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Old 03-27-2011, 01:50 AM   #9
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Ive been using MotoCalc for several years as well.

I like it and use it regularly for predicting what a new setup MIGHT perform like, more or less, maybe, aproximately

In general, Ive found it does best with hi quality, name brand gear - motors, batteries, esc's, props. Like others have said - garbage in = garbage out as far as specs.

On top of that, its generally closer when predicting INrunner performance and not as good for OUTrunners.

I get the best results if I have some known data for a particular motor esc combo.

I use geared inrunners a lot and in many cases the same motor can be used with a number of different sized packs and props and planes just by changing the gear ratio.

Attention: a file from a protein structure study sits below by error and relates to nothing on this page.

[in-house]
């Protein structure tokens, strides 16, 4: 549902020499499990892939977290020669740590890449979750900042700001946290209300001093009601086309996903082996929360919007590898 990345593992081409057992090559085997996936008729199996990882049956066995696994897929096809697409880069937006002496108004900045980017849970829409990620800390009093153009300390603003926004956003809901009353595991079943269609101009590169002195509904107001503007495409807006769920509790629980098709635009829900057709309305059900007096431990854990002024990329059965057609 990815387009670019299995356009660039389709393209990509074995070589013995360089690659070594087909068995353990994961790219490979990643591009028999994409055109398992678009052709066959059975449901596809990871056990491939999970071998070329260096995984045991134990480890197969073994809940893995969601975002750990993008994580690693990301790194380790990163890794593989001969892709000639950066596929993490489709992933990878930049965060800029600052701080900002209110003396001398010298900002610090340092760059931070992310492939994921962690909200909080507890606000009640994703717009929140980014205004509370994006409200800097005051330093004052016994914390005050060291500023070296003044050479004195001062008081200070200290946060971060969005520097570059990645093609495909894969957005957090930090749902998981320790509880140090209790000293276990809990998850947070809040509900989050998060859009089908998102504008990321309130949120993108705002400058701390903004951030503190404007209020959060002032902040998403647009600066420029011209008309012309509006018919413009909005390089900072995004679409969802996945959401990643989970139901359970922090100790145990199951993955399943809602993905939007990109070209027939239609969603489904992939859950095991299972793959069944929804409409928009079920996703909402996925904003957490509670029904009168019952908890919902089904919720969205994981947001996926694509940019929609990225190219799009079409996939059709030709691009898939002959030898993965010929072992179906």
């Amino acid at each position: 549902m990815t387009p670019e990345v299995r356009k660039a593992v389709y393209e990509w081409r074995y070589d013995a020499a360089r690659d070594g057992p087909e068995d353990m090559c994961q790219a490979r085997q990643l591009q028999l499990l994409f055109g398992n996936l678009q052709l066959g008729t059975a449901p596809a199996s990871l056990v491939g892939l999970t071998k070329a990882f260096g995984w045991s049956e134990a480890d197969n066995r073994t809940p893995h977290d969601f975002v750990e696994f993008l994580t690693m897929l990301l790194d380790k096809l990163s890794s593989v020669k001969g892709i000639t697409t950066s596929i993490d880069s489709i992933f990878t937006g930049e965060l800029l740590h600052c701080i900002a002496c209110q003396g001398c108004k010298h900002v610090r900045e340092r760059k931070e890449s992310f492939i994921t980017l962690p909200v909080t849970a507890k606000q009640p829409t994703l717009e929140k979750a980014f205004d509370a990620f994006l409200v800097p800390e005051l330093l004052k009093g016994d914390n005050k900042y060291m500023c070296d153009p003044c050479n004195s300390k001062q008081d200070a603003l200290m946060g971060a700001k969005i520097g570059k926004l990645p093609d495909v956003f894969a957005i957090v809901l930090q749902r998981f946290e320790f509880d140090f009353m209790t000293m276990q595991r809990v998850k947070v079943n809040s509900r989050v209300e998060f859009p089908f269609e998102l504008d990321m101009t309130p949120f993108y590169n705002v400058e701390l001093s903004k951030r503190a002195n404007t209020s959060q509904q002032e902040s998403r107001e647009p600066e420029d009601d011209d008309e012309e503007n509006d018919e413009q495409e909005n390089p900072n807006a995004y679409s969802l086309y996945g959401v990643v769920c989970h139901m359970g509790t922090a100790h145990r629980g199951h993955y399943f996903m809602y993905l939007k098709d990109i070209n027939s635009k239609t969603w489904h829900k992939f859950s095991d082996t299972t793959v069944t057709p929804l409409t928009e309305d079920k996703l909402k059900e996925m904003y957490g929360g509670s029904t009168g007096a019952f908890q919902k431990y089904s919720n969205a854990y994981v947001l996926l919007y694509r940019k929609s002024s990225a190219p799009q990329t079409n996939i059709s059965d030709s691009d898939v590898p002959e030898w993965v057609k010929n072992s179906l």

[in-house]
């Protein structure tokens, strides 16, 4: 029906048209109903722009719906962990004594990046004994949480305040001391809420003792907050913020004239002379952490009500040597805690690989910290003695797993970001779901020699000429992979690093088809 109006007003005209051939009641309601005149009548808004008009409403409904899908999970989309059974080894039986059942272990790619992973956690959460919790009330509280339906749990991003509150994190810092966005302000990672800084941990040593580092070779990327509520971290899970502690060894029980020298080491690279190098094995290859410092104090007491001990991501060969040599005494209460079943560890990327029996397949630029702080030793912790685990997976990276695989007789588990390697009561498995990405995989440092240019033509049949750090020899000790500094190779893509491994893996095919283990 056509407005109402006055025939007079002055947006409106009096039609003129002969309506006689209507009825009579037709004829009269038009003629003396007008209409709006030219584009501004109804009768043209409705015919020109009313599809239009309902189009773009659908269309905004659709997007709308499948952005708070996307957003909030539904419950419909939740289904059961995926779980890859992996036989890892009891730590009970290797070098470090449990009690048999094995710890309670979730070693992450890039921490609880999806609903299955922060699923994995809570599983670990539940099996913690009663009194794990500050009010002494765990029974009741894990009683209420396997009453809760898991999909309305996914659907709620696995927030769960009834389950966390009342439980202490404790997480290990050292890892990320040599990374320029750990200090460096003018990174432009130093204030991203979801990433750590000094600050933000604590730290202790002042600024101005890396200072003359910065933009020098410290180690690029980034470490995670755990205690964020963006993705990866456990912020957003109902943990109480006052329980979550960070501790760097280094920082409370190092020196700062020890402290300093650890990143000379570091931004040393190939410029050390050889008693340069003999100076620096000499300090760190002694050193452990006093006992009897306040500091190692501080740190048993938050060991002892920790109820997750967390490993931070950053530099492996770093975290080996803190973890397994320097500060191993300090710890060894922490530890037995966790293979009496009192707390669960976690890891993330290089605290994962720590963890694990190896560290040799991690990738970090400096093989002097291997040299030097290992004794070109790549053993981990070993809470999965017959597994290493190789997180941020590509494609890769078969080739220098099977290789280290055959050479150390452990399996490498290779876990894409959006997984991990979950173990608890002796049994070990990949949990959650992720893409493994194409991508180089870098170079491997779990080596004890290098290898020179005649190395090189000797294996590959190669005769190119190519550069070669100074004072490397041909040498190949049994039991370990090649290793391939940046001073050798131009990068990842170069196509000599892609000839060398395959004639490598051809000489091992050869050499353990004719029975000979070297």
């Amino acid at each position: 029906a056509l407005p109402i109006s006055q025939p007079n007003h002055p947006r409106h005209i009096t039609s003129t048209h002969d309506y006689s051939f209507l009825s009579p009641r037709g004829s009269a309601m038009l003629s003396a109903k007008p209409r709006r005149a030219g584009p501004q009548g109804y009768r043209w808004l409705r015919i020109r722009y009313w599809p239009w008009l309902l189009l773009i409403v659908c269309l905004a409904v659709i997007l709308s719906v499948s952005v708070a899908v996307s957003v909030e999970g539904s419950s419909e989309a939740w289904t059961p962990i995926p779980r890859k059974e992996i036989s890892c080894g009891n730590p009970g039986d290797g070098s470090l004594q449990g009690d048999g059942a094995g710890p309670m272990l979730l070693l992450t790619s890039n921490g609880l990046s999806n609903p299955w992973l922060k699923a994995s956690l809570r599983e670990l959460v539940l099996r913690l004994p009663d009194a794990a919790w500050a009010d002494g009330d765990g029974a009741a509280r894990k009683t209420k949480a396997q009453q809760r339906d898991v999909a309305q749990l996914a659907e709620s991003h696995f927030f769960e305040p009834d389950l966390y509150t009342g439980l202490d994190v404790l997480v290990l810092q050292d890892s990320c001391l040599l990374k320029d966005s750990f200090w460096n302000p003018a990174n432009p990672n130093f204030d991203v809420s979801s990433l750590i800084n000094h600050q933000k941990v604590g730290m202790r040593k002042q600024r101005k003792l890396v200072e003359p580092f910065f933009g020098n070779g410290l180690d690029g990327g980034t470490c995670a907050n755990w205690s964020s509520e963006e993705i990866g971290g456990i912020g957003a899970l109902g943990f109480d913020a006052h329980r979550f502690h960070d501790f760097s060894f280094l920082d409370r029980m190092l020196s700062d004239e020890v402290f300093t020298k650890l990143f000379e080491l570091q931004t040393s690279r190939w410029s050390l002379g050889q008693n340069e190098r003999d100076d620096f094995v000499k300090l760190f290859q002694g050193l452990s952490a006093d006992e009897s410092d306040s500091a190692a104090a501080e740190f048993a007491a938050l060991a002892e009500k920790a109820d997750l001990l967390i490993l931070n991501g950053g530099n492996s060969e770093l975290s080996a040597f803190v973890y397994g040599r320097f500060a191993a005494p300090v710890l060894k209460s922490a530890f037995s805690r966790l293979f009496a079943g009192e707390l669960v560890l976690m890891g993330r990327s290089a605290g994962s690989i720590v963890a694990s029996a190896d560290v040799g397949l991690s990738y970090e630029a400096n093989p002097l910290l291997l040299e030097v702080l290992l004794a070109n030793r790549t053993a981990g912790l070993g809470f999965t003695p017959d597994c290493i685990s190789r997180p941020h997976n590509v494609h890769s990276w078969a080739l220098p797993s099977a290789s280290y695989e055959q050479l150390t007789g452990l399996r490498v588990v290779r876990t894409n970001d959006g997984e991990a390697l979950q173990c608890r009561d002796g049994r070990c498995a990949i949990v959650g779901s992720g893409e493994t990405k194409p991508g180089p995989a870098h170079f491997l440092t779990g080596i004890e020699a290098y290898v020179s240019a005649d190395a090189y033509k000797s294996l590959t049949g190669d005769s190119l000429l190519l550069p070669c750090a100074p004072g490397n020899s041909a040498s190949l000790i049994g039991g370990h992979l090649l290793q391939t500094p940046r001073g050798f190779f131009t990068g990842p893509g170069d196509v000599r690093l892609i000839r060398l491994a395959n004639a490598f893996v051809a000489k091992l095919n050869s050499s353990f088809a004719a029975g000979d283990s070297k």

For example, I have used the same motor direct drive in one plane on 5S with a small prop, direct drive on 3S with a larger prop, and geared on 8S with a much larger prop and geared on 5S and 3S with huge props. Geared inrunners are far more flexible and can be used in a much wider range of applications than any outrunner - but thats beside the point

I started using MotorCalc early on and found its predicted values for my first setup with this motor were off about 15-20%. I tried a few different props and packs and played with the values in Motocalc and gradually got the predicted results to match the "real" values somewhat closer.

I finally decided it was never going to be "perfect" and started using it as a general guide to 'differences' more than an absolute predictor. In other words - how many more amps will you draw going from an 11" prop to a 12" prop or from 3S to 4S or from 1000kV to 1200kV? Its pretty good at that sort of thing as long as you dont push toooo far in the range.

Once motor calc decides a motor is outside its efficiency range the results tend to get further off.

I guess the bottom line is - dont use it to make purchace decisions until you have used it a lot and then only for hi quality gear. Id go by the mfg or user recommendations and then AFTER you have the motor AND a watt meter, you can start to see how its numbers vary from reality and make intelligent adjustments from there.